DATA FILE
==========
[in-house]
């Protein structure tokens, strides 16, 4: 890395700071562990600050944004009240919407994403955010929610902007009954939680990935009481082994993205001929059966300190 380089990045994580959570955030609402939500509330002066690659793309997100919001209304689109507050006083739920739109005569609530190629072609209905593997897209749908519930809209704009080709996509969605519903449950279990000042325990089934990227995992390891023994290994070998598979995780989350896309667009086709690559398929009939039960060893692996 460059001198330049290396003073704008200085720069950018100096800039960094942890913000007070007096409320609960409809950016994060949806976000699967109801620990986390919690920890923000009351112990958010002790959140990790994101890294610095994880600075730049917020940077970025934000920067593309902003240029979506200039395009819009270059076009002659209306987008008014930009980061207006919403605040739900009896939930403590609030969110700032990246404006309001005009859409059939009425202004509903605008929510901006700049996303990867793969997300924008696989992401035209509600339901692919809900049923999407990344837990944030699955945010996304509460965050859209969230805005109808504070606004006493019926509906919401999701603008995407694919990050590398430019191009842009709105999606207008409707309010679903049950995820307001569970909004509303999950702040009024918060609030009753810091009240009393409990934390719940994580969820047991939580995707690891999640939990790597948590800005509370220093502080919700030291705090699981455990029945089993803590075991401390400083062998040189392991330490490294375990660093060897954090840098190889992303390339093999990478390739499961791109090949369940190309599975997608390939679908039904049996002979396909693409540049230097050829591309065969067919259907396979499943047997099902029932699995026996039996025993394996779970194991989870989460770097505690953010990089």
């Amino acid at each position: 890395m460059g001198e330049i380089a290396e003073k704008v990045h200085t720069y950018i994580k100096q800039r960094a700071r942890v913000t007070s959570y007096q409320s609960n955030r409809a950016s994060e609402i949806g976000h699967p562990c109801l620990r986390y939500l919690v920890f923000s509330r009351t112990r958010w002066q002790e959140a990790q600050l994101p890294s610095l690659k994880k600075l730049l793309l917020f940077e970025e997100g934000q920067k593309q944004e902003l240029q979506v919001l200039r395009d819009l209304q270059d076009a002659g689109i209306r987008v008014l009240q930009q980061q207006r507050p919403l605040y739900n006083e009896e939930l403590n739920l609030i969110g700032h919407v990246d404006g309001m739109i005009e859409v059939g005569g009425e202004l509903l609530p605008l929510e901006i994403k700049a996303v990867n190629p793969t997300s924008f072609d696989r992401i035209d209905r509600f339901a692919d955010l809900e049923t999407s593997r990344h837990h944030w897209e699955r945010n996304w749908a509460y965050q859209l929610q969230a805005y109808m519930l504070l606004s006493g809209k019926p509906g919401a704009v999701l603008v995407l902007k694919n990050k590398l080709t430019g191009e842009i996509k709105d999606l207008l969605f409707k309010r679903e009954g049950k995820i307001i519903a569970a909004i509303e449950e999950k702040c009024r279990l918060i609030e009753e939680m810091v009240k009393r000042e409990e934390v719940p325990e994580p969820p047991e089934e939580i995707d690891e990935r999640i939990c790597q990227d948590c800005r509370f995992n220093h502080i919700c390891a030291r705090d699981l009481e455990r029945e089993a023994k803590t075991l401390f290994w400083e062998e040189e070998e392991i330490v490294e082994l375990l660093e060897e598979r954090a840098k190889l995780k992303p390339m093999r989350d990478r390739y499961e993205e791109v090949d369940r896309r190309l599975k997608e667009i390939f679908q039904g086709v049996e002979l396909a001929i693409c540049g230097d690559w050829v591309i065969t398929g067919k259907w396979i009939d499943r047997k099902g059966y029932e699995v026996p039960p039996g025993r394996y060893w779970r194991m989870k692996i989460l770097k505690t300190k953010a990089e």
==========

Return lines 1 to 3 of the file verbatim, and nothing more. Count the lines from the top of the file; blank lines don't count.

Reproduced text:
[in-house]
């Protein structure tokens, strides 16, 4: 890395700071562990600050944004009240919407994403955010929610902007009954939680990935009481082994993205001929059966300190 380089990045994580959570955030609402939500509330002066690659793309997100919001209304689109507050006083739920739109005569609530190629072609209905593997897209749908519930809209704009080709996509969605519903449950279990000042325990089934990227995992390891023994290994070998598979995780989350896309667009086709690559398929009939039960060893692996 460059001198330049290396003073704008200085720069950018100096800039960094942890913000007070007096409320609960409809950016994060949806976000699967109801620990986390919690920890923000009351112990958010002790959140990790994101890294610095994880600075730049917020940077970025934000920067593309902003240029979506200039395009819009270059076009002659209306987008008014930009980061207006919403605040739900009896939930403590609030969110700032990246404006309001005009859409059939009425202004509903605008929510901006700049996303990867793969997300924008696989992401035209509600339901692919809900049923999407990344837990944030699955945010996304509460965050859209969230805005109808504070606004006493019926509906919401999701603008995407694919990050590398430019191009842009709105999606207008409707309010679903049950995820307001569970909004509303999950702040009024918060609030009753810091009240009393409990934390719940994580969820047991939580995707690891999640939990790597948590800005509370220093502080919700030291705090699981455990029945089993803590075991401390400083062998040189392991330490490294375990660093060897954090840098190889992303390339093999990478390739499961791109090949369940190309599975997608390939679908039904049996002979396909693409540049230097050829591309065969067919259907396979499943047997099902029932699995026996039996025993394996779970194991989870989460770097505690953010990089």
């Amino acid at each position: 890395m460059g001198e330049i380089a290396e003073k704008v990045h200085t720069y950018i994580k100096q800039r960094a700071r942890v913000t007070s959570y007096q409320s609960n955030r409809a950016s994060e609402i949806g976000h699967p562990c109801l620990r986390y939500l919690v920890f923000s509330r009351t112990r958010w002066q002790e959140a990790q600050l994101p890294s610095l690659k994880k600075l730049l793309l917020f940077e970025e997100g934000q920067k593309q944004e902003l240029q979506v919001l200039r395009d819009l209304q270059d076009a002659g689109i209306r987008v008014l009240q930009q980061q207006r507050p919403l605040y739900n006083e009896e939930l403590n739920l609030i969110g700032h919407v990246d404006g309001m739109i005009e859409v059939g005569g009425e202004l509903l609530p605008l929510e901006i994403k700049a996303v990867n190629p793969t997300s924008f072609d696989r992401i035209d209905r509600f339901a692919d955010l809900e049923t999407s593997r990344h837990h944030w897209e699955r945010n996304w749908a509460y965050q859209l929610q969230a805005y109808m519930l504070l606004s006493g809209k019926p509906g919401a704009v999701l603008v995407l902007k694919n990050k590398l080709t430019g191009e842009i996509k709105d999606l207008l969605f409707k309010r679903e009954g049950k995820i307001i519903a569970a909004i509303e449950e999950k702040c009024r279990l918060i609030e009753e939680m810091v009240k009393r000042e409990e934390v719940p325990e994580p969820p047991e089934e939580i995707d690891e990935r999640i939990c790597q990227d948590c800005r509370f995992n220093h502080i919700c390891a030291r705090d699981l009481e455990r029945e089993a023994k803590t075991l401390f290994w400083e062998e040189e070998e392991i330490v490294e082994l375990l660093e060897e598979r954090a840098k190889l995780k992303p390339m093999r989350d990478r390739y499961e993205e791109v090949d369940r896309r190309l599975k997608e667009i390939f679908q039904g086709v049996e002979l396909a001929i693409c540049g230097d690559w050829v591309i065969t398929g067919k259907w396979i009939d499943r047997k099902g059966y029932e699995v026996p039960p039996g025993r394996y060893w779970r194991m989870k692996i989460l770097k505690t300190k953010a990089e």